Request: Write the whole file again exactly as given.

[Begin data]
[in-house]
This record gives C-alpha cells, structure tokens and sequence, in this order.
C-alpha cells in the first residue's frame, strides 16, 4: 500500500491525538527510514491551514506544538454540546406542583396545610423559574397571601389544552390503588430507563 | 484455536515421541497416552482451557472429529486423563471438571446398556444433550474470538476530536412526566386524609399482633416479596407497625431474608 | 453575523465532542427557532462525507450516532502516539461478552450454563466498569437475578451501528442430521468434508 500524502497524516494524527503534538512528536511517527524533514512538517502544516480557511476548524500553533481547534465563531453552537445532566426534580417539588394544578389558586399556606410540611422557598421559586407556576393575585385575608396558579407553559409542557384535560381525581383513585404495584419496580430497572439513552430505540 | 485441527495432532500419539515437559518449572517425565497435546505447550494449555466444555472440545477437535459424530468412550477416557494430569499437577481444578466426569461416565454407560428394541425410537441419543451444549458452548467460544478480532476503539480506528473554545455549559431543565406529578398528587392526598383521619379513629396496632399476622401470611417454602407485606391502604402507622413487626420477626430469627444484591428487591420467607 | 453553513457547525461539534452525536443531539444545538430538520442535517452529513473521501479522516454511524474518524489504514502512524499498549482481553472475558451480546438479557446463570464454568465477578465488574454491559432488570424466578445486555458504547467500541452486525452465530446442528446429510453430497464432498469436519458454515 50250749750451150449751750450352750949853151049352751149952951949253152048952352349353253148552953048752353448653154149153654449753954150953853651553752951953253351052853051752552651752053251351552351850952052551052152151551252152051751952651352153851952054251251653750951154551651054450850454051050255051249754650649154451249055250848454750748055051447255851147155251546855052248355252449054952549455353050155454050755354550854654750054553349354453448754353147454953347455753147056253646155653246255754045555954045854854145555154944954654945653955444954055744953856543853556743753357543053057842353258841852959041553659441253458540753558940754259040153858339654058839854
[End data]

[in-house]
This record gives C-alpha cells, structure tokens and sequence, in this order.
C-alpha cells in the first residue's frame, strides 16, 4: 500500500491525538527510514491551514506544538454540546406542583396545610423559574397571601389544552390503588430507563 | 484455536515421541497416552482451557472429529486423563471438571446398556444433550474470538476530536412526566386524609399482633416479596407497625431474608 | 453575523465532542427557532462525507450516532502516539461478552450454563466498569437475578451501528442430521468434508 500524502497524516494524527503534538512528536511517527524533514512538517502544516480557511476548524500553533481547534465563531453552537445532566426534580417539588394544578389558586399556606410540611422557598421559586407556576393575585385575608396558579407553559409542557384535560381525581383513585404495584419496580430497572439513552430505540 | 485441527495432532500419539515437559518449572517425565497435546505447550494449555466444555472440545477437535459424530468412550477416557494430569499437577481444578466426569461416565454407560428394541425410537441419543451444549458452548467460544478480532476503539480506528473554545455549559431543565406529578398528587392526598383521619379513629396496632399476622401470611417454602407485606391502604402507622413487626420477626430469627444484591428487591420467607 | 453553513457547525461539534452525536443531539444545538430538520442535517452529513473521501479522516454511524474518524489504514502512524499498549482481553472475558451480546438479557446463570464454568465477578465488574454491559432488570424466578445486555458504547467500541452486525452465530446442528446429510453430497464432498469436519458454515 50250749750451150449751750450352750949853151049352751149952951949253152048952352349353253148552953048752353448653154149153654449753954150953853651553752951953253351052853051752552651752053251351552351850952052551052152151551252152051751952651352153851952054251251653750951154551651054450850454051050255051249754650649154451249055250848454750748055051447255851147155251546855052248355252449054952549455353050155454050755354550854654750054553349354453448754353147454953347455753147056253646155653246255754045555954045854854145555154944954654945653955444954055744953856543853556743753357543053057842353258841852959041553659441253458540753558940754259040153858339654058839854